Treasure - Kim Fielding Audiobook was provided by Kim Fielding and listened on behalf of Thorns & Ink.

I love when audio books bring characters to life even more. The voicing was simply wonderful. The breathy quality of Julian was wonderful. He wasn’t what I would call soft

spoken, just breathy and sweet spoken. Kit’s voicing reminded me of a former love of mine. That made me smile all the more. Took me back to listening to his sweet nothings and pining for the future.

Ms. Fielding is masterful at world building. I can easily believe there are dragons pulling carriages and imps hanging out near a window checking for crumbs. The description of the town makes me want to be spirited away to a cozy coastal village in Wales. (There better be imps.) The crashing of the waves and the salty air came to the forefront of my mind.

It has been a while since I have said I was in love. I collect book boyfriends and husbands like there will be a shortage. My goodness do I love Kit. I don’t know if I would love him had this not been an audiobook. If it hadn’t, I would be professing my love of Julian. When it comes to audio books (especially when they are not read in tandem), the narrator has got to sell the characters s/he is bringing a new dimension to. Joel Leslie does a superb job. As he is bringing me this story, he sells that he is each character.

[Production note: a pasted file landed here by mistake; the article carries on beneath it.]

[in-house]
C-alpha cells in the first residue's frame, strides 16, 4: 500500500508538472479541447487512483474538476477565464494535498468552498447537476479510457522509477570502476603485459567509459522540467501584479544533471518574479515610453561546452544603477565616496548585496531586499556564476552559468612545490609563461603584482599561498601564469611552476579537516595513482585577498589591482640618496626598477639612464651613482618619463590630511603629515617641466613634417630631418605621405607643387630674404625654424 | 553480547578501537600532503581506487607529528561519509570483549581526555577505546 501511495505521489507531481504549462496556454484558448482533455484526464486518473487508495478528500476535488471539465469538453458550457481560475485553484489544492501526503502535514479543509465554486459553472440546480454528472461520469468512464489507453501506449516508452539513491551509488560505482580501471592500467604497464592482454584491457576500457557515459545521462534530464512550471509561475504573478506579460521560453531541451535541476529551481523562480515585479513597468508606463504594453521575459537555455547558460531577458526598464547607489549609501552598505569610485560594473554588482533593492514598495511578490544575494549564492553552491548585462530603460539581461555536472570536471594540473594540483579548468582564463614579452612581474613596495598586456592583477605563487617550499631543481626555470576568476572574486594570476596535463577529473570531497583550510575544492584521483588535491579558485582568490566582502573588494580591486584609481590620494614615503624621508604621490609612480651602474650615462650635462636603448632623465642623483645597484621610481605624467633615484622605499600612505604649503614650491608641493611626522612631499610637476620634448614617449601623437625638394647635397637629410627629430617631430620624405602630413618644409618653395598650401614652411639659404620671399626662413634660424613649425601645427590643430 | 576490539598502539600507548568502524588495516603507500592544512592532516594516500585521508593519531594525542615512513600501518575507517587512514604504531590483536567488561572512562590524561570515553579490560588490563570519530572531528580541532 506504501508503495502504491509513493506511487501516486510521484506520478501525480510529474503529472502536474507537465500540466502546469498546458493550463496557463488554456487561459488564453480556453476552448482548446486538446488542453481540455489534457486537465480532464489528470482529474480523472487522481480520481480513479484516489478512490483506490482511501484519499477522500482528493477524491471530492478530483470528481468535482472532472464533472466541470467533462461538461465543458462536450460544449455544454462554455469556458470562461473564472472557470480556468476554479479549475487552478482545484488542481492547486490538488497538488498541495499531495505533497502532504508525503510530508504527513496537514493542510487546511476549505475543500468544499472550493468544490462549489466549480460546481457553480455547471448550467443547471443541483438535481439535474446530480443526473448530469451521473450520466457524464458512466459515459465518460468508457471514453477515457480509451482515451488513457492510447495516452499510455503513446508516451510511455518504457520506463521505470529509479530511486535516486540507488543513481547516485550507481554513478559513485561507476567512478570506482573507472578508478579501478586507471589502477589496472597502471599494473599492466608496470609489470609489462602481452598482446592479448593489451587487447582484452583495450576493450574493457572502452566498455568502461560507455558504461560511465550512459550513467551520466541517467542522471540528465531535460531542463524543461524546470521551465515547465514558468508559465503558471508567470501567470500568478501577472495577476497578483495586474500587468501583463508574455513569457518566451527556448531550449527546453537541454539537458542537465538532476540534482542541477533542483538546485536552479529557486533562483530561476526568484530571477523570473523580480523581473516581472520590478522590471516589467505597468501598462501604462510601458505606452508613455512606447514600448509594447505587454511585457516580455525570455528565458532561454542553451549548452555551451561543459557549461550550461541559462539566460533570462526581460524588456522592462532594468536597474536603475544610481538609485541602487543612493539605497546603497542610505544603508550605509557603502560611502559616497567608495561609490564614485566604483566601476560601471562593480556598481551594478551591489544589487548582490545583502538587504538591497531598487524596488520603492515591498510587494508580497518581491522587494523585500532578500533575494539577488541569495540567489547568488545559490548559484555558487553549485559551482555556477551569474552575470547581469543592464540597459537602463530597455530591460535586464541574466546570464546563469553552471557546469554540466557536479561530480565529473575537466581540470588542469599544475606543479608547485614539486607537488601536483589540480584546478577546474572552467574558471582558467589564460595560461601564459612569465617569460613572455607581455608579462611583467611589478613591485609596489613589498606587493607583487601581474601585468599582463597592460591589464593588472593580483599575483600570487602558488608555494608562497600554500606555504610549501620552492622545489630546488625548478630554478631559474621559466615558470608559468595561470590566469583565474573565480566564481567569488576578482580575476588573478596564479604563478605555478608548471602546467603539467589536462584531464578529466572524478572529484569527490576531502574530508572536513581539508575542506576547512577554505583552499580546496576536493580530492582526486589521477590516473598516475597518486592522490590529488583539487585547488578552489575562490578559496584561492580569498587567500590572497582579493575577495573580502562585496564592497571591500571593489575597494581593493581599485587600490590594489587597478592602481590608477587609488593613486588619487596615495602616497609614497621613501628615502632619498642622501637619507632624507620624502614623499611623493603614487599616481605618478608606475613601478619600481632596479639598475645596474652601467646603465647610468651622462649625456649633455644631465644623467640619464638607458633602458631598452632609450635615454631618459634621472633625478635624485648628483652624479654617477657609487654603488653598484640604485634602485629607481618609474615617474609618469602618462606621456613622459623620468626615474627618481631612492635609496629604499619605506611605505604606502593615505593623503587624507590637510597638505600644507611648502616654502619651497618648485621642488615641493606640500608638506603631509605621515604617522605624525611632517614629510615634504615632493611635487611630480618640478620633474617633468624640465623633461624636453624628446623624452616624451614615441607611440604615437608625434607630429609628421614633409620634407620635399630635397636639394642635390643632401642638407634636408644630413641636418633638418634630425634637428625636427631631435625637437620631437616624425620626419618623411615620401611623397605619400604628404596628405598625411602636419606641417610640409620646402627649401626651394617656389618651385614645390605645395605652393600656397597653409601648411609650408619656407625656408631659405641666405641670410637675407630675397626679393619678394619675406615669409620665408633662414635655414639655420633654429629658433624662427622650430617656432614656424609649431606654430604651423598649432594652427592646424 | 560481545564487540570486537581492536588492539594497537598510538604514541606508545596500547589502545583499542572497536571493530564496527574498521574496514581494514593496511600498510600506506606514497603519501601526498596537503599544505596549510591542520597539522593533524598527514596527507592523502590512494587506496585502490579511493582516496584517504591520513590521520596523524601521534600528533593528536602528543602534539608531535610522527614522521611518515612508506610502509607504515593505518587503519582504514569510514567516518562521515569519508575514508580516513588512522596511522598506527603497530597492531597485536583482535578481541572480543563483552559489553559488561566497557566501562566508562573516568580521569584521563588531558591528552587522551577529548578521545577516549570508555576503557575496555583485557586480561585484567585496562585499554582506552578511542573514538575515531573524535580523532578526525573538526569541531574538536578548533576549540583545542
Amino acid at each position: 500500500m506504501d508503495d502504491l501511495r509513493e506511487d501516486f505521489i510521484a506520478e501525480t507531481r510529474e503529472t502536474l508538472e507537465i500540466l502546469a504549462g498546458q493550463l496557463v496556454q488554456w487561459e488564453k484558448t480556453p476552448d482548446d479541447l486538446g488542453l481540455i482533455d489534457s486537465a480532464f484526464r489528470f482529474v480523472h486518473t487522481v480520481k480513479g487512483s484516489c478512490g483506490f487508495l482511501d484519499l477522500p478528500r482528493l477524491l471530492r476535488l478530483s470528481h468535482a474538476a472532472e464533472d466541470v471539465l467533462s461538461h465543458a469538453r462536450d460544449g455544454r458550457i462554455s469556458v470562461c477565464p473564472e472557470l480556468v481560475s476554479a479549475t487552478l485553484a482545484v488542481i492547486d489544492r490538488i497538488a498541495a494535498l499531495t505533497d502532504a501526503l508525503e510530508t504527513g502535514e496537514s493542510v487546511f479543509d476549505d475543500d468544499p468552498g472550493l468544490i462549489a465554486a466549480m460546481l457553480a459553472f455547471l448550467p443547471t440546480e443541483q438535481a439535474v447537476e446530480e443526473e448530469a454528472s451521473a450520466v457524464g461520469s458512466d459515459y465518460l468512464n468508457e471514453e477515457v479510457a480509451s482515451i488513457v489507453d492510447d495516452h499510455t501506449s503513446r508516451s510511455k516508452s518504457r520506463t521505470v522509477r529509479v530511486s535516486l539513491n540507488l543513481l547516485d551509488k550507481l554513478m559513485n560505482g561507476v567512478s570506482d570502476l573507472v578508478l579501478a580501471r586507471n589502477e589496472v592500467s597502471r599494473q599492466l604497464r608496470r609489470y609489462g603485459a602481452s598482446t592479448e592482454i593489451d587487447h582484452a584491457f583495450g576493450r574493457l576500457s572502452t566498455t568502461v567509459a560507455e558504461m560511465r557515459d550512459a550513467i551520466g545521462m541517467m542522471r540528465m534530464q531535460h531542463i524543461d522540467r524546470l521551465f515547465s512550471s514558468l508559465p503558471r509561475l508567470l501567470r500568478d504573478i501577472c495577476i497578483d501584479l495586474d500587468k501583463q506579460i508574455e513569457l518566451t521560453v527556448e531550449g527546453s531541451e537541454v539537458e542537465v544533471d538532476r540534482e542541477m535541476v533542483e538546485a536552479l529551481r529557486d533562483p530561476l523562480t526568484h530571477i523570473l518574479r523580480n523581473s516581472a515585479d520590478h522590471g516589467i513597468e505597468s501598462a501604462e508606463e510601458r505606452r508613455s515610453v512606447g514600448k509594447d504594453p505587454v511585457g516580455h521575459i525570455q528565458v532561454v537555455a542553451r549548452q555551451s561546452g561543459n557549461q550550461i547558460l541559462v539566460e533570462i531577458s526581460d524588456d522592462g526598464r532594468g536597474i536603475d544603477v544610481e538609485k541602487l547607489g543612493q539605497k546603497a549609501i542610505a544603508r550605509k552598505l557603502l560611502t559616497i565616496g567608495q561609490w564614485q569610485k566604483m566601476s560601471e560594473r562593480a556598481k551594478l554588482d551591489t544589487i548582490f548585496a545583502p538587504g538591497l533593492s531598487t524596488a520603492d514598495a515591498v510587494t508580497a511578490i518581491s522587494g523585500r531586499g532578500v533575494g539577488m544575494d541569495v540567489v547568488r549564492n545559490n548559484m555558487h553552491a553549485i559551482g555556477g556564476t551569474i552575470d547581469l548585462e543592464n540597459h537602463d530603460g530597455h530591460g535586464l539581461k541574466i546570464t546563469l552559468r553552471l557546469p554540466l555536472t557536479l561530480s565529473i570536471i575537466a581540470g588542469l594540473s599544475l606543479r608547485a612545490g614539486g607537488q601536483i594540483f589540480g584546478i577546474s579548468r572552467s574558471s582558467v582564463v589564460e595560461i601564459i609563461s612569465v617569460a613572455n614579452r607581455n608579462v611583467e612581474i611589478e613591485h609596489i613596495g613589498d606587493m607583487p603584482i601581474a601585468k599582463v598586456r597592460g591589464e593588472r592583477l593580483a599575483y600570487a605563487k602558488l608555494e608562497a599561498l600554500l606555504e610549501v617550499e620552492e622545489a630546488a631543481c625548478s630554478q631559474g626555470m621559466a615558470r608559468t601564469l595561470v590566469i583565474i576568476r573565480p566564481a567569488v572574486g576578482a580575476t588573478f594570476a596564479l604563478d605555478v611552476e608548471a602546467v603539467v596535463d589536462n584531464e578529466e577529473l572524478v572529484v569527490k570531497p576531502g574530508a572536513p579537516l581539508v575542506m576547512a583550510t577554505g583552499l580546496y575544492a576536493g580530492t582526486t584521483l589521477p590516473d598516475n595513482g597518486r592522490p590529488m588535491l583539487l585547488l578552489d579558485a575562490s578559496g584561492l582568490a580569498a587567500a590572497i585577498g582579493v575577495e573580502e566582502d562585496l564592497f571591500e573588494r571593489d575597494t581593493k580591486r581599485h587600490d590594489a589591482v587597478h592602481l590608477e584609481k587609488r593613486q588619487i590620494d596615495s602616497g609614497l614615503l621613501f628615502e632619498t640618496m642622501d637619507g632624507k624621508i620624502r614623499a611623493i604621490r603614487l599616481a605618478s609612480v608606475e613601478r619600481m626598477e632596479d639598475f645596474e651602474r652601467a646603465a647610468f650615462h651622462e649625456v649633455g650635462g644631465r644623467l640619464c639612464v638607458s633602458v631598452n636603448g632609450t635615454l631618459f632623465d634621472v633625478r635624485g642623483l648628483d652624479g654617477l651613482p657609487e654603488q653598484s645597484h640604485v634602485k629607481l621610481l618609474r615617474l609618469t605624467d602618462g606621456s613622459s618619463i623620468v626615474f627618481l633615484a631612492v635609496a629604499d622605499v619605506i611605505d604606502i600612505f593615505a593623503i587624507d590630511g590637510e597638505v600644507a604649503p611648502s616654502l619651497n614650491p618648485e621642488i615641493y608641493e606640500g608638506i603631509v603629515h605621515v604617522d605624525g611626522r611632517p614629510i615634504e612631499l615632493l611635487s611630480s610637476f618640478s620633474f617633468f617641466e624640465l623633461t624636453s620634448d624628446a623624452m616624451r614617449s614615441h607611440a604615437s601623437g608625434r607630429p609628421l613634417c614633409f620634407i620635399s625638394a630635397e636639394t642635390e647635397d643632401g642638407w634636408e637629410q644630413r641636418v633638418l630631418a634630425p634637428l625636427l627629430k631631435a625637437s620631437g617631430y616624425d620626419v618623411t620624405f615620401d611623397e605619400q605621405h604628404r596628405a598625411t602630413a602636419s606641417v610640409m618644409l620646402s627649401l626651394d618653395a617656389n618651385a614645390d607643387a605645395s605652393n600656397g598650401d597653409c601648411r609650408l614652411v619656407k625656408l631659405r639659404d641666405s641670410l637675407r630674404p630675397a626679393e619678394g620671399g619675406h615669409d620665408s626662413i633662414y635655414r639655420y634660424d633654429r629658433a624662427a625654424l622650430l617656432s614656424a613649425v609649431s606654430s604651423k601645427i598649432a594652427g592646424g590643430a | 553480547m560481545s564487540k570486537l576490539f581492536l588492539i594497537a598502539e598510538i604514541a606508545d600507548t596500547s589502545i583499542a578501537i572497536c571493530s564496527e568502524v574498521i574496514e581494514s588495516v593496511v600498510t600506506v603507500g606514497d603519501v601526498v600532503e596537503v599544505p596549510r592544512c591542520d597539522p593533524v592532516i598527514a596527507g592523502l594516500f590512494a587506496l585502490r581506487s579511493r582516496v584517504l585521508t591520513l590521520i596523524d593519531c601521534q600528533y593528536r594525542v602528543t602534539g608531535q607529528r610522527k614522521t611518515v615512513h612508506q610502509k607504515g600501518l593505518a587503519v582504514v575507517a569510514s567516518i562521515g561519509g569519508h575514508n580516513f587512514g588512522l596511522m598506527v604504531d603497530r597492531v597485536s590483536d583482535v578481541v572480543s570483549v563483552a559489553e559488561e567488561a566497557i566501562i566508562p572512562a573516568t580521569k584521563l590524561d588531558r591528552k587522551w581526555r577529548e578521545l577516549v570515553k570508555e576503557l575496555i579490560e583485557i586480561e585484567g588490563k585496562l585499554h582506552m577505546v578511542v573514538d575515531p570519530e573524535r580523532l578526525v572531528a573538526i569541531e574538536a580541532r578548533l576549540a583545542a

The adventure and the suspense kept me on edge. I was holding my breath during the battle sequence. I was cursing Ms. Fielding; for a split second I thought she was going to have me crying while I drove home from work. I don’t get watery over books very often. There are only a few authors that can get me teary and Ms. Fielding has just joined those ranks.

This story, the way it was narrated, inspires me. To do what, I am not sure. Travel, hope, living. Step away from the norm.

A line from Alfred, Lord Tennyson’s Lady of Shalott comes to mind:

Heard a carol, mournful, holy,
Chanted loudly, chanted lowly,
Till her blood was frozen slowly,
And her eyes were darken'd wholly,
Turn'd to tower'd Camelot;
For ere she reach'd upon the tide
The first house by the water-side,
Singing in her song she died